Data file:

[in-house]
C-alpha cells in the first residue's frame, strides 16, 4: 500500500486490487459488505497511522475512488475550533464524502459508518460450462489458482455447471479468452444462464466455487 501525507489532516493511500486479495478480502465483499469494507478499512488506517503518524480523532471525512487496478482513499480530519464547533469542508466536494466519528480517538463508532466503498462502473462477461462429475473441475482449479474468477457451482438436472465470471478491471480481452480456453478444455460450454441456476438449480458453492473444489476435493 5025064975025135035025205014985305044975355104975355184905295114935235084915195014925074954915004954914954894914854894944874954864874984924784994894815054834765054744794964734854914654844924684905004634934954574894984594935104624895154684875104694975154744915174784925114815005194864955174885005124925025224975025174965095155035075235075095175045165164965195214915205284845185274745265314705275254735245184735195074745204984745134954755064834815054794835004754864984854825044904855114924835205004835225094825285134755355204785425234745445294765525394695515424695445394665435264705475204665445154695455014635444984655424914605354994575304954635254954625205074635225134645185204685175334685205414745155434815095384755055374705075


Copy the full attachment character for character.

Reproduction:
[in-house]
C-alpha cells in the first residue's frame, strides 16, 4: 500500500486490487459488505497511522475512488475550533464524502459508518460450462489458482455447471479468452444462464466455487 501525507489532516493511500486479495478480502465483499469494507478499512488506517503518524480523532471525512487496478482513499480530519464547533469542508466536494466519528480517538463508532466503498462502473462477461462429475473441475482449479474468477457451482438436472465470471478491471480481452480456453478444455460450454441456476438449480458453492473444489476435493 5025064975025135035025205014985305044975355104975355184905295114935235084915195014925074954915004954914954894914854894944874954864874984924784994894815054834765054744794964734854914654844924684905004634934954574894984594935104624895154684875104694975154744915174784925114815005194864955174885005124925025224975025174965095155035075235075095175045165164965195214915205284845185274745265314705275254735245184735195074745204984745134954755064834815054794835004754864984854825044904855114924835205004835225094825285134755355204785425234745445294765525394695515424695445394665435264705475204665445154695455014635444984655424914605354994575304954635254954625205074635225134645185204685175334685205414745155434815095384755055374705075